If you’ve ever had a kitty with the sniffles, you’re certainly not alone. Contagious respiratory infections are the most common cause of illness in cats in shelters, according to Maddie’s Shelter Medicine Program (MSMP) at the University of Florida College of Veterinary Medicine. And, since many people are adopting cats and kittens from shelters or other facilities where cats are housed in close quarters, respiratory conditions are a common concern among new cat owners. A number of factors are at play, including the highly contagious nature of many of the pathogens that cause the disease, poor ventilation, stress, and poor individual immune response, usually in kittens. Here are six other facts regarding respiratory infections in cats, including how to manage the disease in your own feline friend.

#1: Many viruses and bacteria can cause symptoms in cats

Like the common cold in people, feline upper respiratory infections (URIs) are often caused by multiple pathogens. Some typical microbes include feline herpesvirus (FHV), calicivirus (FCV), Bordetella bronchiseptica bacteria (Bordetella), Chlamydophila felis bacteria (Chlamydia), and Mycoplasma felis bacteria (Mycoplasma), with FHV and FCV causing approximately 80% to 90% of feline URIs, according to MSMP. While one cat may be infected with a single virus, others may be the unfortunate recipients of multiple pathogens, and they typically are associated with higher morbidity. 

#2: Respiratory infection signs in cats can vary

Depending on the infection severity and their immune response, your cat may show mild or severe clinical signs—and some will show no signs at all. Common concerns among pet owners include their cat’s sneezing, nasal or ocular discharge, swollen eyes or squinting, oral ulcers, or audible congestion. Sick cats are also often less willing to eat, drink, or play. 

#3: Most feline respiratory infections are mild, but can progressively worsen

The majority of sick kitties will clear a respiratory infection in 7 to 21 days, but some infections may last three months without proper treatment. While many cats will mount an appropriate immune response and eliminate the infection on their own, others need veterinary attention for medications, and still others require hospitalization for intensive treatment. Therefore, consulting your South Shores Pet Clinic veterinarian if your cat is sick is essential, to prevent a more serious infection.

#4: Timely vaccinations are essential in preventing feline respiratory diseases

Cat owners can do their part to decrease the spread and severity of infectious diseases by keeping up with their pet’s vaccinations. Kittens should receive their first combination vaccine for feline herpesvirus, calicivirus, and other important diseases between 6 and 8 weeks of age, and then booster vaccinations every three to four weeks until they are 16 weeks old. However, while up-to-date vaccines will help minimize the disease severity, they cannot completely prevent infection. Other preventive measures, including isolating your cat from other, healthy cats until clinical signs resolve, and disinfecting contaminated areas before exposing other pets, are also necessary if you have a sick kitty.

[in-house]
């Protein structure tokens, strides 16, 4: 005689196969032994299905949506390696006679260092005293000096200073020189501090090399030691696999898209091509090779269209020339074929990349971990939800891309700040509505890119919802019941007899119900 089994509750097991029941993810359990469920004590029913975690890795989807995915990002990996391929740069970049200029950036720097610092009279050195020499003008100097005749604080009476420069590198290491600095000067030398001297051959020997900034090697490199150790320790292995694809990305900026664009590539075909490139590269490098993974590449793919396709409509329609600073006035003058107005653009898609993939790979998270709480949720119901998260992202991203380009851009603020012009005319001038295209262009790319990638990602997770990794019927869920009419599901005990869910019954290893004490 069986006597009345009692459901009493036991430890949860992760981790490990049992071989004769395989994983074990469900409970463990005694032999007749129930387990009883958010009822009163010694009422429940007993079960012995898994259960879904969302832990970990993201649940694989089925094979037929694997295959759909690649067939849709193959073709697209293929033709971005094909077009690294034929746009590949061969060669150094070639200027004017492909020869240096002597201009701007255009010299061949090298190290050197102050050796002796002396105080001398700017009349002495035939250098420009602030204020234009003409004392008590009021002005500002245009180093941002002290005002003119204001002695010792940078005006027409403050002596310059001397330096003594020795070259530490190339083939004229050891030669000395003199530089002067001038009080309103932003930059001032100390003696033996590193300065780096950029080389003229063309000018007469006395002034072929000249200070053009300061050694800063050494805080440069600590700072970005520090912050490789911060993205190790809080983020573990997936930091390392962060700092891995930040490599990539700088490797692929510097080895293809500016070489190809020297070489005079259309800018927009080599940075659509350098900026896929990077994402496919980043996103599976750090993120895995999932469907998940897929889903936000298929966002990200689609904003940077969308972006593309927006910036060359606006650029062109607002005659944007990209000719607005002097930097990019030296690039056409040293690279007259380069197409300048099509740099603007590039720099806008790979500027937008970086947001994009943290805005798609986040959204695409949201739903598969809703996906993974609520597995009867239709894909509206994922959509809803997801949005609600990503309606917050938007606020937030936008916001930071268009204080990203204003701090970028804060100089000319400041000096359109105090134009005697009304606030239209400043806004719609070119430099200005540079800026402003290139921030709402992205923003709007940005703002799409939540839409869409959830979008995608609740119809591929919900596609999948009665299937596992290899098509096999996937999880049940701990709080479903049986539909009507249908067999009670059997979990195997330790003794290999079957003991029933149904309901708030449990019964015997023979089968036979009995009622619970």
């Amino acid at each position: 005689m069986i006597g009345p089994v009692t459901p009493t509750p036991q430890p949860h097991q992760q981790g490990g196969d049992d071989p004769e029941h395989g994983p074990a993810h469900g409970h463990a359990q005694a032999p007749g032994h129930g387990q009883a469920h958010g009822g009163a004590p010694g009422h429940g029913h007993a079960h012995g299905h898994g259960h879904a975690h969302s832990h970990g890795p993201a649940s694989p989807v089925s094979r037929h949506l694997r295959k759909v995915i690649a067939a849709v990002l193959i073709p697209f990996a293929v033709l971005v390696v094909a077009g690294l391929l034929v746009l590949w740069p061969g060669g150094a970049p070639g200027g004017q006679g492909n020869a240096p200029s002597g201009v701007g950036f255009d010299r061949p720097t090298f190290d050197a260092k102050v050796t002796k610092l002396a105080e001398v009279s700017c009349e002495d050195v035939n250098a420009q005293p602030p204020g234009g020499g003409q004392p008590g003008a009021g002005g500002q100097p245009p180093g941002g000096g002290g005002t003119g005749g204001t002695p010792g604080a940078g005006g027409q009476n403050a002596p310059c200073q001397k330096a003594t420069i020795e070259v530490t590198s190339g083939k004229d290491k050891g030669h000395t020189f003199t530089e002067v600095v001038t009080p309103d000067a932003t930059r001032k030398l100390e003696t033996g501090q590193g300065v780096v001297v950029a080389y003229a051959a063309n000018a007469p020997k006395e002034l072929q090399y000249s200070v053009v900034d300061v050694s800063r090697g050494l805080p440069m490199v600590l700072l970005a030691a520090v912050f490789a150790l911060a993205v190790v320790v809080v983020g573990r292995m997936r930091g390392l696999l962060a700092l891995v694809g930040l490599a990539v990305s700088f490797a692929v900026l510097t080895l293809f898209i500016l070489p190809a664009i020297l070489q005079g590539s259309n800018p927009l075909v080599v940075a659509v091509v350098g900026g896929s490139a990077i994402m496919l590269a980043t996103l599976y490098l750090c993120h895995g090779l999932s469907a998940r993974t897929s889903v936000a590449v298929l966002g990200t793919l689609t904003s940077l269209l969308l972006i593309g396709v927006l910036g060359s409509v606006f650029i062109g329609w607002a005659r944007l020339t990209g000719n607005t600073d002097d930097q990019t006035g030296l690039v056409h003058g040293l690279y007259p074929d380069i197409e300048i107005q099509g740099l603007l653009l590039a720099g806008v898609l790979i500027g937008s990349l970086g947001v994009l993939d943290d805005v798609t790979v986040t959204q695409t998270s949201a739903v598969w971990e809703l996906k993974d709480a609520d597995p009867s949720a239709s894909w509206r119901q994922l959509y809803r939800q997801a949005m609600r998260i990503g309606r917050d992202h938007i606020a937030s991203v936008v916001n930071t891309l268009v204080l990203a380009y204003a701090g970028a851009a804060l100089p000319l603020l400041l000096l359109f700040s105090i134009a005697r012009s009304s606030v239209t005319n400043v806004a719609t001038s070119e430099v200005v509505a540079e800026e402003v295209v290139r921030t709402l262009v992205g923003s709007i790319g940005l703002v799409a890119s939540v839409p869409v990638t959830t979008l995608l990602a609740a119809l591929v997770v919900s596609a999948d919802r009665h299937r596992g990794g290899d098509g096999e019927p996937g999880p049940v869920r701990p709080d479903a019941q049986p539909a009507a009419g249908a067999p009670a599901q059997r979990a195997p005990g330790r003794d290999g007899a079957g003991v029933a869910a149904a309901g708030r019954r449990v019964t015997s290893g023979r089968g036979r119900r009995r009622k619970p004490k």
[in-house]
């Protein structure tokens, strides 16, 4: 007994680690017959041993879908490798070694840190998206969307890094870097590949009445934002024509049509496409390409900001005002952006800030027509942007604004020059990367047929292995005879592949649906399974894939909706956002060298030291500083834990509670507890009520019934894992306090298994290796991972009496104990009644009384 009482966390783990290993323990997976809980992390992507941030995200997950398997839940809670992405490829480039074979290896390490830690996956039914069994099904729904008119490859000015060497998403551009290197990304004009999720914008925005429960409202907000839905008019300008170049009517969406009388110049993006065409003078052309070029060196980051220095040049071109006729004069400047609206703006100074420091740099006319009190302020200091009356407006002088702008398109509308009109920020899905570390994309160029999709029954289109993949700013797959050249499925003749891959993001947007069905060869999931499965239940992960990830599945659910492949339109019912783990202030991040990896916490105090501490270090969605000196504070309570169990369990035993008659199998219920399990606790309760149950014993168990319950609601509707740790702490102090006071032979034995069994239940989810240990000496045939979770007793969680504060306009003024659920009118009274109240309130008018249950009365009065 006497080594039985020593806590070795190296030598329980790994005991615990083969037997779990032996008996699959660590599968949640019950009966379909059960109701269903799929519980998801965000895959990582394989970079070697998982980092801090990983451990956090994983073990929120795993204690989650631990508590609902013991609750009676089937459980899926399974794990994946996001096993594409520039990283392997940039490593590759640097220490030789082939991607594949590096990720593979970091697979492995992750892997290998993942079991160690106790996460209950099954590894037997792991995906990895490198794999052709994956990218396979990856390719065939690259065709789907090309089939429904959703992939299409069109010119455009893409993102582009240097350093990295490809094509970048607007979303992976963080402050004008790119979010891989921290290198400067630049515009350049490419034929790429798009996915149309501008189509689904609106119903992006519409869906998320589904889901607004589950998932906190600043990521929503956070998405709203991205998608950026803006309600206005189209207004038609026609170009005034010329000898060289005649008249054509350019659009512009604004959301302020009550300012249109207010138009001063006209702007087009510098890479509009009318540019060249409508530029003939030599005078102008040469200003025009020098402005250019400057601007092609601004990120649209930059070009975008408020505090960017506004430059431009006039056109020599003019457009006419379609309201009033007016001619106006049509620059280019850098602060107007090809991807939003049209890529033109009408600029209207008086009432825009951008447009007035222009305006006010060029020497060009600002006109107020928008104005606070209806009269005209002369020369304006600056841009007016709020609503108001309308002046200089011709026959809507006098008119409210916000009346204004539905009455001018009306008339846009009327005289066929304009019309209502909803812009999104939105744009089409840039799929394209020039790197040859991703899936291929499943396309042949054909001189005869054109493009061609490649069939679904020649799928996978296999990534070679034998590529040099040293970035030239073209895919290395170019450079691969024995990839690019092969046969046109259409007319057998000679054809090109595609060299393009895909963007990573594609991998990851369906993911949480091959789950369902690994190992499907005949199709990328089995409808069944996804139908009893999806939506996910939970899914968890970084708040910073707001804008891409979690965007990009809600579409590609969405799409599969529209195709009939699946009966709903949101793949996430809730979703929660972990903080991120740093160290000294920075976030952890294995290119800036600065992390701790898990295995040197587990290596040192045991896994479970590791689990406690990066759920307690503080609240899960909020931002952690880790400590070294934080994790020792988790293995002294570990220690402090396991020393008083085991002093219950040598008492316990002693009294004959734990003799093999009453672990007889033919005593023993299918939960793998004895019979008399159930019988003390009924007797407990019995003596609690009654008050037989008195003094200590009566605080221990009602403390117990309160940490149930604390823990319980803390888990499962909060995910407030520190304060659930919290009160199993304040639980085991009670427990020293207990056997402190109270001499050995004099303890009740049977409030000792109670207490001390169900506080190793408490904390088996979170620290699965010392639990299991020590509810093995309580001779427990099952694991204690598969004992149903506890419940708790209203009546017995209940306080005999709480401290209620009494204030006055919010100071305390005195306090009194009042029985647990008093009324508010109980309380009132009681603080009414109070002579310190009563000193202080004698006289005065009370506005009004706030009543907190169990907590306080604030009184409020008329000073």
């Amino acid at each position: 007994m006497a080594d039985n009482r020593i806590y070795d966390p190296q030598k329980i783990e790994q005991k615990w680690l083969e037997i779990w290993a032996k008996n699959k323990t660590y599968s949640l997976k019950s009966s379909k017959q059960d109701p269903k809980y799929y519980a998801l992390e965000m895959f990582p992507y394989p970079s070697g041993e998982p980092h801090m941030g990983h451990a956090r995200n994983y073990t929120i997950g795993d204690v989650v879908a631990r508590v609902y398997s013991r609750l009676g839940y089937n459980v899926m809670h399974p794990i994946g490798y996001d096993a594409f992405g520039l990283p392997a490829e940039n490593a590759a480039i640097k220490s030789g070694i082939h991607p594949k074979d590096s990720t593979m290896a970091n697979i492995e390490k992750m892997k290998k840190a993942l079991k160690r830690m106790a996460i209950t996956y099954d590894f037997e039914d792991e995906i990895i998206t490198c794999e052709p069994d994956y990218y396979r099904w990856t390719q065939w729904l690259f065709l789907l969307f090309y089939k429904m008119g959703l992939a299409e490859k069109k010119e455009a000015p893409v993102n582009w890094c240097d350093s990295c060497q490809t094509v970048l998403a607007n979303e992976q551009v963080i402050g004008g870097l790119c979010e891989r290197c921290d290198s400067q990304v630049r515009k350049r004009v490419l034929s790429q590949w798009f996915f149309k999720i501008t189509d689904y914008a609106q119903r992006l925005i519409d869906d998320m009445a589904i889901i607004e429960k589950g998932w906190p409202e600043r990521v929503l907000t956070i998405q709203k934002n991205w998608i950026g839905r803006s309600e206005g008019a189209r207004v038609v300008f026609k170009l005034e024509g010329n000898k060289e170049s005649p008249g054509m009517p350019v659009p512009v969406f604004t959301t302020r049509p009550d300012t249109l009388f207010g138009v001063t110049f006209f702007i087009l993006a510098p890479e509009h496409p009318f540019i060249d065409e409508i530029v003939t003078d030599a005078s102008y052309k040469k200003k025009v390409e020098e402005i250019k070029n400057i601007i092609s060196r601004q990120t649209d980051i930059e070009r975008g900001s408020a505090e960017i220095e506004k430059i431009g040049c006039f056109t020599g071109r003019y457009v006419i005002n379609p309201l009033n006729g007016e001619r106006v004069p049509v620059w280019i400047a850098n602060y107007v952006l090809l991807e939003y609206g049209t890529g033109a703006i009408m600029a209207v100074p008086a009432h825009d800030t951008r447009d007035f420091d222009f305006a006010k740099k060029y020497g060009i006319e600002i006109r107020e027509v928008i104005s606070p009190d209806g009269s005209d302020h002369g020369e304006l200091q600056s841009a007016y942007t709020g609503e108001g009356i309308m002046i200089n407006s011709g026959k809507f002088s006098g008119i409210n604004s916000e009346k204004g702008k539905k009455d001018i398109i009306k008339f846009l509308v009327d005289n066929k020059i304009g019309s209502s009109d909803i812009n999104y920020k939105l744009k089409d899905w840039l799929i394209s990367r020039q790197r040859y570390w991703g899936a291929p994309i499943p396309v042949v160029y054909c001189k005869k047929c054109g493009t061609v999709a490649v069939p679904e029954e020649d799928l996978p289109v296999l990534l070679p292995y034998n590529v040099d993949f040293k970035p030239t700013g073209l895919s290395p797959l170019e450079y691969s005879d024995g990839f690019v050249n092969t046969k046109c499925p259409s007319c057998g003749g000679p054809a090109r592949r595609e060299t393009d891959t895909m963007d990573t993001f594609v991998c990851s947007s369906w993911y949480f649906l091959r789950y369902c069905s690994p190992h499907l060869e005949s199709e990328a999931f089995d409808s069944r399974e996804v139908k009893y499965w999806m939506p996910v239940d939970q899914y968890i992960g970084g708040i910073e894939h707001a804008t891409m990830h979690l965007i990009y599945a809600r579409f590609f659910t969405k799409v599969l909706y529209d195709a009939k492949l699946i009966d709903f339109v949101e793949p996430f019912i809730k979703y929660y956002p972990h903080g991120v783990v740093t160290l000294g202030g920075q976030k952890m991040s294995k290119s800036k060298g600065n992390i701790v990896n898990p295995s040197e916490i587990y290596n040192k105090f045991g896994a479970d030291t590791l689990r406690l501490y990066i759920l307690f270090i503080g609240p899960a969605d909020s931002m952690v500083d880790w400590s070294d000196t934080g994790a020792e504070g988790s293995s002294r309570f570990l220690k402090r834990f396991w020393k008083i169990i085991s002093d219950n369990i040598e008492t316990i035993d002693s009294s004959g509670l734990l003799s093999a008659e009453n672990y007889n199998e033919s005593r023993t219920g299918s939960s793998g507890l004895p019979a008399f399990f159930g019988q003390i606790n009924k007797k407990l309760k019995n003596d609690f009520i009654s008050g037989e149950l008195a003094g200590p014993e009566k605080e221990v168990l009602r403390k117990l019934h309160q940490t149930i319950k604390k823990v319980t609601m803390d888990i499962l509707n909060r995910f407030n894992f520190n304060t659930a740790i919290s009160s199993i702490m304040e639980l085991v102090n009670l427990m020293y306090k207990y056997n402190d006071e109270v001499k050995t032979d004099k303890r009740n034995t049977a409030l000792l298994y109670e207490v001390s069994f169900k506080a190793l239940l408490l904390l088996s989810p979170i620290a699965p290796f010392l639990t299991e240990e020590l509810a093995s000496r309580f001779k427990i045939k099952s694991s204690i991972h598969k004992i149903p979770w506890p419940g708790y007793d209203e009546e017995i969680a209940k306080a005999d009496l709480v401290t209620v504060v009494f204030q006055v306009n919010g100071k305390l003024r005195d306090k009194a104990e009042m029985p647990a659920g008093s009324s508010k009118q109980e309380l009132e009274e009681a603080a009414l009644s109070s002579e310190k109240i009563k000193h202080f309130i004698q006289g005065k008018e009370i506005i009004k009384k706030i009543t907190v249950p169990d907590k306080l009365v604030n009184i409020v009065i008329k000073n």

#5: Certain respiratory infections can wax and wane throughout a cat’s life

Unfortunately, some cats with certain viruses can become chronic carriers. This means that the affected cat will carry the virus—either actively or latently—in their body for their entire life. Although this isn’t a death sentence, signs can flare up at certain times, especially after surgery, when the cat is ill with another condition, or during another stressful or immune-compromising event. Two respiratory viruses, FHV and FCV, can cause this carrier state.

#6: Home remedies can help your cat feel better

While you should always consult your South Shores Pet Clinic veterinary team if you have a sick pet, some at-home treatments can help congested kitties feel better. Start by bringing your pet into the bathroom when you take a hot shower—inhaling the steam may help break up any mucus in their nose or throat, and promote better breathing. Saline nasal sprays and humidifiers may be beneficial for this, as well. Since cats with respiratory diseases may not be able to smell, they naturally won’t want to eat, but warm, aromatic foods, such as gently warmed, canned cat foods or meat-based baby foods, may entice their appetite. 

Feline respiratory infectious diseases, while common, are never pleasant—for cats or their owners. Fortunately, most cases can be cleared with minimal intervention and some basic preventive measures. Contact South Shores Pet Clinic if your cat has the sniffles, or for more information about these common conditions.